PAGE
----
How to Choose a Productivity App for Your Business

Because of the time and learning required to implement any new software, I tend to be a software minimalist. I do not want to spend time implementing and learning new software unless the benefits of doing so outweigh the investment of time and expertise I’ll need to put in. If what I have works well enough, I leave it alone.

This minimalism extends to my relationship with apps.

There is no such thing as the perfect app. App-savvy consumers may spend time on research, set up, and debugging, only to find that the new app is not all that much better than the old app was. Apps, like anything else, are only beneficial when they move us closer to our goals. And as with anything else, less is definitely more when it comes to apps.

I engage two processes when deciding whether to move forward with any type of upgrade, the ‘Questions’ process and the ‘Line in the Sand’ process.

The Questions Process

Both processes involve asking a set of questions. These include:

  • What issue do I want to solve?
  • Is the issue that I want to solve immediate or can it wait?
  • If it can wait, will the issue become more complex as time goes on?
  • How much more complex will the issue become?
  • Will resolving this issue now enable me to spend less time on it in the future?
  • Is it likely that this issue will die a natural death – that is, resolve itself?
  • Can this issue be resolved by using an existing app?
  • If not, can this issue be resolved by upgrading an existing app?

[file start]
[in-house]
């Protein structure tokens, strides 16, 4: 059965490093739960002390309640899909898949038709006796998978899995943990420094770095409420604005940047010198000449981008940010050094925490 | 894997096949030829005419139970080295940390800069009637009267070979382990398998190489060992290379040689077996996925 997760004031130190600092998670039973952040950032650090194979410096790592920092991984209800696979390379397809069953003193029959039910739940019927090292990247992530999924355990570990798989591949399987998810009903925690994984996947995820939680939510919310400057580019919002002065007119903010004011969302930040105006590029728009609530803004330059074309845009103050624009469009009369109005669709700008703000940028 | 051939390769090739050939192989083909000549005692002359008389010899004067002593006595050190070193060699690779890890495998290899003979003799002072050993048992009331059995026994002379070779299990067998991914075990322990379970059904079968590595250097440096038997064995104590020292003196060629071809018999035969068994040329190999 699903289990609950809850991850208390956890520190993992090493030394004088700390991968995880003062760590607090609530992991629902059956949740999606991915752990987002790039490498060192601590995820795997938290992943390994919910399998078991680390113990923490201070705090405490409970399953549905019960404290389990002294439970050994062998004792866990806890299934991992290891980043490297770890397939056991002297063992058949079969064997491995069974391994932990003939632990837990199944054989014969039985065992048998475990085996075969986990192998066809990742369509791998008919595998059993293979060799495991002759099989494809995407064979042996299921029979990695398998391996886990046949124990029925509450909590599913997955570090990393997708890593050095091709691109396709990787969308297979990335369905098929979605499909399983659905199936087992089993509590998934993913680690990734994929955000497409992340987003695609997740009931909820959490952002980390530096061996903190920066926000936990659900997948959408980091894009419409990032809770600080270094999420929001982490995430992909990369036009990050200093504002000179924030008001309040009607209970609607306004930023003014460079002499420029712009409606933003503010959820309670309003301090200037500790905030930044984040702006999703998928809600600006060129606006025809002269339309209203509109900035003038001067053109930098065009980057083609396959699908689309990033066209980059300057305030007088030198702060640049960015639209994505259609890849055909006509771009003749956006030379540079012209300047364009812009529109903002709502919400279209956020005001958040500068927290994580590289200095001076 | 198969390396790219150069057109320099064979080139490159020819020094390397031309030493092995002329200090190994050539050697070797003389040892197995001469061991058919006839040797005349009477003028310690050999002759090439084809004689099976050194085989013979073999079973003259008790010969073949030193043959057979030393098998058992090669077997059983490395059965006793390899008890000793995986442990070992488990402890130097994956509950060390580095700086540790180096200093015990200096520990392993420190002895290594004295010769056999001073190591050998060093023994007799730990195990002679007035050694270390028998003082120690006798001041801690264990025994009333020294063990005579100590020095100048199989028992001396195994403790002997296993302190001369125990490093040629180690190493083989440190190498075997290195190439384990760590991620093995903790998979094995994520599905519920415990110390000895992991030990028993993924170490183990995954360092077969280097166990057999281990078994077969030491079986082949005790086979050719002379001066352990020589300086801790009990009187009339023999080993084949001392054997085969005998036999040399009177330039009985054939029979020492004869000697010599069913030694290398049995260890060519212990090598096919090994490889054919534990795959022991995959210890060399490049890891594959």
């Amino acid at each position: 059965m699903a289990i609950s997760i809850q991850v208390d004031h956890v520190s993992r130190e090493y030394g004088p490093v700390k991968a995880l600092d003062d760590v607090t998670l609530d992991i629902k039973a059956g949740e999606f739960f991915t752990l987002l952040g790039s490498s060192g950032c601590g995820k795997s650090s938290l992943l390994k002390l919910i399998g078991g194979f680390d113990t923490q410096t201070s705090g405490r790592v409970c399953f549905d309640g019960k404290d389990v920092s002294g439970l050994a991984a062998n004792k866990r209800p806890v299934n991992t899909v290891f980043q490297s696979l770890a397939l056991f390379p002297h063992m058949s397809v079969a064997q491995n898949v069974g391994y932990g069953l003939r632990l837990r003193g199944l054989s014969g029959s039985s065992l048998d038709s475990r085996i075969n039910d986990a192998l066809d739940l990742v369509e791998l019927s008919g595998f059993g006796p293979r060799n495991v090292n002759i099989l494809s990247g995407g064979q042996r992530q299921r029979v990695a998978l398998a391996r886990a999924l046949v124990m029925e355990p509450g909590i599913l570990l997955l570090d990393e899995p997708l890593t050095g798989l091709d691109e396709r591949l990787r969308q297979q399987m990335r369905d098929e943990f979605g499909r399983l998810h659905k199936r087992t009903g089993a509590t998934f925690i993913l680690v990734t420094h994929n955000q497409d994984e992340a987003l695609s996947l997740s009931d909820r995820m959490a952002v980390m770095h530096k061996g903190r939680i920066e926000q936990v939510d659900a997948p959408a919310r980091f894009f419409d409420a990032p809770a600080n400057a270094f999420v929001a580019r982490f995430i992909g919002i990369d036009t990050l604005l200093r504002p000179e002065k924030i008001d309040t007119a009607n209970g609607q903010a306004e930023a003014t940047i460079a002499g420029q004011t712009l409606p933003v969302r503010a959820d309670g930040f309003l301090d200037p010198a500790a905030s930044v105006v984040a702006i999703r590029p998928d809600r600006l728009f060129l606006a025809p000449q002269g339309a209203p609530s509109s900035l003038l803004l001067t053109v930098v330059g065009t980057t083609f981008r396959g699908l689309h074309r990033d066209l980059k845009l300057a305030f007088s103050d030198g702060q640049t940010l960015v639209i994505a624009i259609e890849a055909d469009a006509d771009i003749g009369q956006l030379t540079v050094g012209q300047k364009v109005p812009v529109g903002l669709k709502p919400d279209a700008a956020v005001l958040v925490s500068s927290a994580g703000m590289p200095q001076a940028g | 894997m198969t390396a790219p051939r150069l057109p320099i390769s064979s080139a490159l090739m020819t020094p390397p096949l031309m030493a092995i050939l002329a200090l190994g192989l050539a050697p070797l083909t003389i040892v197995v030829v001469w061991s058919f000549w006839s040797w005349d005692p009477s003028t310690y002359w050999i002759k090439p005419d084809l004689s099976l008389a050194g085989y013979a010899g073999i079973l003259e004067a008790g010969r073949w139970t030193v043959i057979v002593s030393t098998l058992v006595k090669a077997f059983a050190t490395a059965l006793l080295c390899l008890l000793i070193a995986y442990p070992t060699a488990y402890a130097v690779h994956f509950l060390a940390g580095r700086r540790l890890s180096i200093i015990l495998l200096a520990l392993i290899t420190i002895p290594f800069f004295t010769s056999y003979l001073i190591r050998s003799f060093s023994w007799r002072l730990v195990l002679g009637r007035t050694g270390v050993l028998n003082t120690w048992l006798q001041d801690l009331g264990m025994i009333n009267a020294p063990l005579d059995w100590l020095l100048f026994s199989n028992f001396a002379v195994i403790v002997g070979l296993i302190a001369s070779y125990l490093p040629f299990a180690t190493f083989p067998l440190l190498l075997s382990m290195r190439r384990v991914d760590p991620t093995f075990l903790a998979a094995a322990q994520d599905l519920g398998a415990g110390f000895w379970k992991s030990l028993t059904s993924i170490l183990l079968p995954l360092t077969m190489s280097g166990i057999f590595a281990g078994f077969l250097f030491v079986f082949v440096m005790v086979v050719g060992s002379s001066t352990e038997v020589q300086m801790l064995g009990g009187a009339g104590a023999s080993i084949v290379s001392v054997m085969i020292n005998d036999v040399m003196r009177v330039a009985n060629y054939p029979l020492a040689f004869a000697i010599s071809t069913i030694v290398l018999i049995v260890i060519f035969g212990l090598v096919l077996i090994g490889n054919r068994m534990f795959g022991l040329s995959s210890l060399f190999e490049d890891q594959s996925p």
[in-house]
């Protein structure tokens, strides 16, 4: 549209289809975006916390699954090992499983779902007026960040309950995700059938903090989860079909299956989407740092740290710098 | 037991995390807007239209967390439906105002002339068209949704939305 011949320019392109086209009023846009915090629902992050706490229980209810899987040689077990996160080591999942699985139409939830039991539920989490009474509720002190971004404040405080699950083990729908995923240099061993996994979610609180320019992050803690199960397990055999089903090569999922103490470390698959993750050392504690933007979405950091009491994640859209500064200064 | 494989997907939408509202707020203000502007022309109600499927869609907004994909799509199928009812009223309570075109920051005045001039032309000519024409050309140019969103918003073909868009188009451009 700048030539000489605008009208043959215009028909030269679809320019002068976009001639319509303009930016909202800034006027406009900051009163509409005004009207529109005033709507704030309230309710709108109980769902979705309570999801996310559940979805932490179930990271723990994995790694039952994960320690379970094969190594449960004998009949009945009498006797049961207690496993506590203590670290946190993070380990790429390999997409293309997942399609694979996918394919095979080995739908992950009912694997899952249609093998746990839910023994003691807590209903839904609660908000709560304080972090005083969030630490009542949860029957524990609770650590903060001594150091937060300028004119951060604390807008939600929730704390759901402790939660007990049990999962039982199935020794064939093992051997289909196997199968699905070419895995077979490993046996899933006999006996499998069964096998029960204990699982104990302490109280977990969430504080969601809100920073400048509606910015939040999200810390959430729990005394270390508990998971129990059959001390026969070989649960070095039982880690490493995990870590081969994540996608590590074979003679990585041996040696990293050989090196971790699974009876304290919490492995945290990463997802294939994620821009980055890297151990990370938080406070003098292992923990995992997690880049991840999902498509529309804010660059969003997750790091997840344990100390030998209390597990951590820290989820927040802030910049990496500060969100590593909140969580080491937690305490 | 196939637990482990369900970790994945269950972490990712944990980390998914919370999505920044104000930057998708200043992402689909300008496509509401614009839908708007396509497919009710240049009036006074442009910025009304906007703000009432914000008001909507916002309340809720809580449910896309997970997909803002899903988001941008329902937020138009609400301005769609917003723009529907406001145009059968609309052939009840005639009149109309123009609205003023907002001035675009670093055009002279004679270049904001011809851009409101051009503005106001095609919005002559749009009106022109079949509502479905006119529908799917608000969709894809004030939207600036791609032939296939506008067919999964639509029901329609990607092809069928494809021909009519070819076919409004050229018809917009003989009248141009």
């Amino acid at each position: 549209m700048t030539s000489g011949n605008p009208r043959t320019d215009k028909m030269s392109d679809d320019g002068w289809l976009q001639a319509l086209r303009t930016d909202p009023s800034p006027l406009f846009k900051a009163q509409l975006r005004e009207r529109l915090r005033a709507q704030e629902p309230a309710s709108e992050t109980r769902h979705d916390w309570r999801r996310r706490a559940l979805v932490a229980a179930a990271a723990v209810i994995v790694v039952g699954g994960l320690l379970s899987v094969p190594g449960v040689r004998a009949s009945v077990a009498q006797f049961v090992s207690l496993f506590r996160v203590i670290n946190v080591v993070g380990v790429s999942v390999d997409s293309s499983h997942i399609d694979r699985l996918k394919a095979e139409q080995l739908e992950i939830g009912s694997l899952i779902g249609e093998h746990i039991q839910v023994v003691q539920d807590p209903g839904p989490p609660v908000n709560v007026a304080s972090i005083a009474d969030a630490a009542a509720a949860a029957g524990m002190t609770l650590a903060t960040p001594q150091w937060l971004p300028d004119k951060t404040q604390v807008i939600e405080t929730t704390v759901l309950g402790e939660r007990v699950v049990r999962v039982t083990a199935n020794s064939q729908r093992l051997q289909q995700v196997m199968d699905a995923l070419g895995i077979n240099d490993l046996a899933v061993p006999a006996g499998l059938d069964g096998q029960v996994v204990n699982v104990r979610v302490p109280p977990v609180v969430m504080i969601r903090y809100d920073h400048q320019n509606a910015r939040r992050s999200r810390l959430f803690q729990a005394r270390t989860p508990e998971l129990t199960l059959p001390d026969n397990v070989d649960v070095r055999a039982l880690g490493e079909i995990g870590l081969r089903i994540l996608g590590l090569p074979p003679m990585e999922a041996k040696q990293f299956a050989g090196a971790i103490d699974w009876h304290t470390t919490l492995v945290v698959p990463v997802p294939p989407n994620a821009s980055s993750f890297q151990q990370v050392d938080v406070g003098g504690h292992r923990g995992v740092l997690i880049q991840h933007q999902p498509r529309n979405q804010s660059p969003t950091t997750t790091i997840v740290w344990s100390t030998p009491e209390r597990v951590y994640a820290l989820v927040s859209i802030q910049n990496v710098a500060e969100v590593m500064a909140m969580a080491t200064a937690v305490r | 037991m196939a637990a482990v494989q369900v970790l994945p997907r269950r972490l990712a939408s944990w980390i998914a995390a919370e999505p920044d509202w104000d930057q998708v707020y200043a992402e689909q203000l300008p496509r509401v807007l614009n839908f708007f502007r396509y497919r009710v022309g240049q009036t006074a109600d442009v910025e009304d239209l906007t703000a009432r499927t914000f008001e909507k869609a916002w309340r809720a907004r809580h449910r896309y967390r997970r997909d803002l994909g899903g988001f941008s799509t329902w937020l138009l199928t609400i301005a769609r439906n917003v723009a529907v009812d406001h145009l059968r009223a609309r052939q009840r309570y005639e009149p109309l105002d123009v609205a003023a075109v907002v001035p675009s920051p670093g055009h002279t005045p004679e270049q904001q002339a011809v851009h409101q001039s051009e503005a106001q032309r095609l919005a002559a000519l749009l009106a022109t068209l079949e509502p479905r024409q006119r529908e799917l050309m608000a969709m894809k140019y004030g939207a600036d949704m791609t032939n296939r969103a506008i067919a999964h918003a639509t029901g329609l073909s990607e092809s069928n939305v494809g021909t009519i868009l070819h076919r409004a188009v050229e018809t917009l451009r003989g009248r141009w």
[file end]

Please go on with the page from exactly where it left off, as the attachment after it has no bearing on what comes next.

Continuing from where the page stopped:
• How much time will it take my IT person to implement the app?
  • How long will it take me to become proficient in the new app?

The Line in the Sand Process

This part of the process enables me to determine whether the inconvenience of installing a new app outweighs the repercussions, if any, of waiting. My line in the sand for apps? If it will take me less than an hour and cost less than $100 to fix it in the future, I will wait until absolutely necessary. If it looks like it will take me more than an hour and cost more than $100 in the future to fix it, I will engage the new app as soon as I reasonably can.

This risk benefit exercise clarifies my thinking process and enables me to move forward with more confidence.

Next time, we will look at Lisa’s favorite apps and why she likes them. Want to streamline your apps? Contact Lisa Mark, C.P.O. for a complimentary 15-minute phone consult.

One response to “How to Choose a Productivity App for Your Business”

  1. […] month, we discussed How to Choose a Productivity App and how apps, like anything else, are only beneficial when they move us closer to our goals. Below […]


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